Tapsalteerie Cottage

Tapsalteerie Cottage Rear garden areaKitchenLounge
Click any image to enlarge
Wood burning stove Ferry from mainland Sunset on Luing View from hill

The Island of Luing is six miles long by 2 miles wide, reached by a two minute ferry crossing across Cuan Sound. A very good single track road connects the ferry and the two villages of Cullipool and Toberonochy and there are a myriad of footpaths which dissect the island which offer very pleasant walking: coastal or on the hillsides, short or long trips depending on your preference. The two villages are associated with slate quarries which operated from the late 18th century to 1960 and on the nearby island of Easdale there is a magnificent museum detailing life on the islands during the quarrying years. There is also a little pub on Easdale Island which serves good food and on occasion has traditional music sessions and a day combining the two is very pleasant.

The ferry operates a winter service until mid-May and the last car ferry is at 6pm , though on Fridays and Saturdays there is a passenger ferry as late as 11.30pm . The ferry runs at half-hourly intervals through the day. From mid-May until the end of August the car ferry operates until late in the evening as well as during the day.

The town of Oban is 18 miles away, but the drive is very pleasant. It is a ferry port for all the islands of the Inner Hebrides , Iona , Mull , Colonsay, Coll and Tiree, should you wish to visit them. Oban has some very interesting shops and a selection of good restaurants. If you are interested in gardens there a many quite exquisite ones to visit in the area.

Argyll is an historically rich area to visit, Iona Abbey and Kilmartin Glen being of particular note and from the island you can experience a wide variety of Scotland’s natural beauty.

Prices from £250 per week :: E-MAIL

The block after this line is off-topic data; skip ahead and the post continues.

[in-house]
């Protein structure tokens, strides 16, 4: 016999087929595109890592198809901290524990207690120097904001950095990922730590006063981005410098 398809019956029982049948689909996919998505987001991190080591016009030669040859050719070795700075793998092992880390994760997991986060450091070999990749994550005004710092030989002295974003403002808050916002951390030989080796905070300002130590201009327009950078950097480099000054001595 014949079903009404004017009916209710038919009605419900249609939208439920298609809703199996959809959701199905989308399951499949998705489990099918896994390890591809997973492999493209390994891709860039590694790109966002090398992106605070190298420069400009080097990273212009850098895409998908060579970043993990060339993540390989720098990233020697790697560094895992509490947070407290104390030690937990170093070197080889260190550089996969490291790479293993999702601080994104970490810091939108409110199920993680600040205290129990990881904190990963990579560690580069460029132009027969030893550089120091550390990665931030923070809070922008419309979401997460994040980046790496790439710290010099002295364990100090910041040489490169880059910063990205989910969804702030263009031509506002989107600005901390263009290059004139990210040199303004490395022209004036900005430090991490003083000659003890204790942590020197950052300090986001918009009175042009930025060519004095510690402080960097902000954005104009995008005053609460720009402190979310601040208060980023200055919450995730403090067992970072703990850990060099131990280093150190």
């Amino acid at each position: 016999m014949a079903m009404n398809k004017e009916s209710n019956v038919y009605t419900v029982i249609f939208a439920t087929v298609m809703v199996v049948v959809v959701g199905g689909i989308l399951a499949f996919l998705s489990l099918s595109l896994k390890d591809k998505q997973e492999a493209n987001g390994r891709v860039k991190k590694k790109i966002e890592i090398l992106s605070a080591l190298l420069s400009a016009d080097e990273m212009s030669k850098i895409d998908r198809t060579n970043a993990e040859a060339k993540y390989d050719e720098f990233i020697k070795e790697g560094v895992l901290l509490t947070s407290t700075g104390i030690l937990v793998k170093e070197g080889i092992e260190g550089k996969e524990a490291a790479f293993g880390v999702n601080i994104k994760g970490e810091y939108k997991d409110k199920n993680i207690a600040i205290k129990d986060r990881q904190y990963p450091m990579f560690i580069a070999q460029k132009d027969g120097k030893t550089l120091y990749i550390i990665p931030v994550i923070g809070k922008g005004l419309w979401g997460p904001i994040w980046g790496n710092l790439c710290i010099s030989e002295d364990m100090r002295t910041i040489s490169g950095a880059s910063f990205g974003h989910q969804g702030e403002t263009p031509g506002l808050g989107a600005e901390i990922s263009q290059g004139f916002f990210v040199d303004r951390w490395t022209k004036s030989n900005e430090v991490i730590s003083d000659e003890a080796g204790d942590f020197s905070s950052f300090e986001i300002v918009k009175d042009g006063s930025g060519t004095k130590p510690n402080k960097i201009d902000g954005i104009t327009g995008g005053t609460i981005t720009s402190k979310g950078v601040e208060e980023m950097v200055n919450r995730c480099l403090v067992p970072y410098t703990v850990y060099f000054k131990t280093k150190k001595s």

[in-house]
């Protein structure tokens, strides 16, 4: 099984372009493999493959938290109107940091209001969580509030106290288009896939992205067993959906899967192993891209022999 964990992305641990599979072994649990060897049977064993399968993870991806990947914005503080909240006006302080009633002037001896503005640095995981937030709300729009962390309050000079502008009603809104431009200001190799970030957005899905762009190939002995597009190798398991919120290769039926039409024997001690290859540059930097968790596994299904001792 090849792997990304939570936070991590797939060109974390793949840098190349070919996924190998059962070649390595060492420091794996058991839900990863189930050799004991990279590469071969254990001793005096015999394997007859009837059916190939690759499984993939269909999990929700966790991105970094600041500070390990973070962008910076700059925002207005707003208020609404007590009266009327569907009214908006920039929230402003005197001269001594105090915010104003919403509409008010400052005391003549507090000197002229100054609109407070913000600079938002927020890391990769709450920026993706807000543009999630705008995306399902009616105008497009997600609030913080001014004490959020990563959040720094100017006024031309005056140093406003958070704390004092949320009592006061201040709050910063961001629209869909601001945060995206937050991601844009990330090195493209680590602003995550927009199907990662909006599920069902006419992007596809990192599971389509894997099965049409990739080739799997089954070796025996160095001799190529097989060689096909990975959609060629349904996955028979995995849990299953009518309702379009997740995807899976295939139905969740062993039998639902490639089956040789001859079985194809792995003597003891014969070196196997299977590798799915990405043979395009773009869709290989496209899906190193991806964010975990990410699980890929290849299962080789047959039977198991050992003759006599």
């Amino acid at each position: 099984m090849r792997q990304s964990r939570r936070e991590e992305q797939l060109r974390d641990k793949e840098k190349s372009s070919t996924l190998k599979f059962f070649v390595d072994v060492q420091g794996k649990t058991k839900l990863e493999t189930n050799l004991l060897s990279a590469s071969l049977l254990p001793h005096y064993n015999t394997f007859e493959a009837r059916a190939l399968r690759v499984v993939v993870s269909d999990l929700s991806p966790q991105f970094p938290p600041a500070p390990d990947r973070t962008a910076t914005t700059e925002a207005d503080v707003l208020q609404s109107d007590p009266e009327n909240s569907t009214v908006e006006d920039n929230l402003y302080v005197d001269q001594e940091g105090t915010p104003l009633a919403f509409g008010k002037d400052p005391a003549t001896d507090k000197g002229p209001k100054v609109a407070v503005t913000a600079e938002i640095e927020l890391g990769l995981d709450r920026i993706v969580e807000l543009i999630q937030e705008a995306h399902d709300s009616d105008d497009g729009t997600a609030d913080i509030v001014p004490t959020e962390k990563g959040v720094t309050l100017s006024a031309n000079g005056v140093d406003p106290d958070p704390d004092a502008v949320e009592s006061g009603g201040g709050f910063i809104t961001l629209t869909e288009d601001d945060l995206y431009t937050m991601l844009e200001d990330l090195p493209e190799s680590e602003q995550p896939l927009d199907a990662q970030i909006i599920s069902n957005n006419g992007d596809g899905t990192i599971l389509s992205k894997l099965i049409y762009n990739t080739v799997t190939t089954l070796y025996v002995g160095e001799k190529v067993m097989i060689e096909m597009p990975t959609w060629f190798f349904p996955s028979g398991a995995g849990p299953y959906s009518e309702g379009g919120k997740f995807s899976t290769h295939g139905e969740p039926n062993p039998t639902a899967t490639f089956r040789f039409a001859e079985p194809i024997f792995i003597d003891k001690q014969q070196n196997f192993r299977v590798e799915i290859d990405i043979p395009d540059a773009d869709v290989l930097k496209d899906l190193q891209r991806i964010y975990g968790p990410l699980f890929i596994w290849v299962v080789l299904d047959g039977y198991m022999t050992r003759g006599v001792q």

Tapsalteerie Cottage is in the conservation village of Cullipool, Isle of Luing, Argyll. The front of the cottage is located almost on the shore-edge which overlooks the mountains of the Isle of Mull. The cottage dates from the 19th Century but has been carefully renovated and comfortably furnished.

The rear garden is south-facing, sheltered and a veritable sun-trap falling in terraces to the water’s edge as you can see from the photograph. The garden and the island support an amazing array of bird life. Dolphins and otters can be frequently spotted round the coast.

The Cottage sleeps 5/6 and comprises on the ground floor: lounge, double bedroom, dining kitchen, bathroom with shower and a rear porch; the lounge has a wood-burning stove. The porch is a comfortable and peaceful small sitting area overlooking the garden and out to sea towards the Island of Scarba . There are three bedrooms, one double-bedded room downstairs, and two upstairs; one with a double bed and one with a single plus occasional sofa-bed. These are reached via a narrow fixed staircase. The cottage has all modern conveniences: four burner gas cooker with grill and oven, washing machine, fridge and freezer, but excluding a dishwasher and TV. There are very efficient storage heaters throughout.

There is a licensed shop and post office Mull View from cottagewhich is very well stocked. A few miles back across on the mainland there is a very good pub, Tigh an Truish which serves locally caught seafood for lunch and dinner. Because the island supports various fishing families, you can also purchase langoustines from the local fisherman.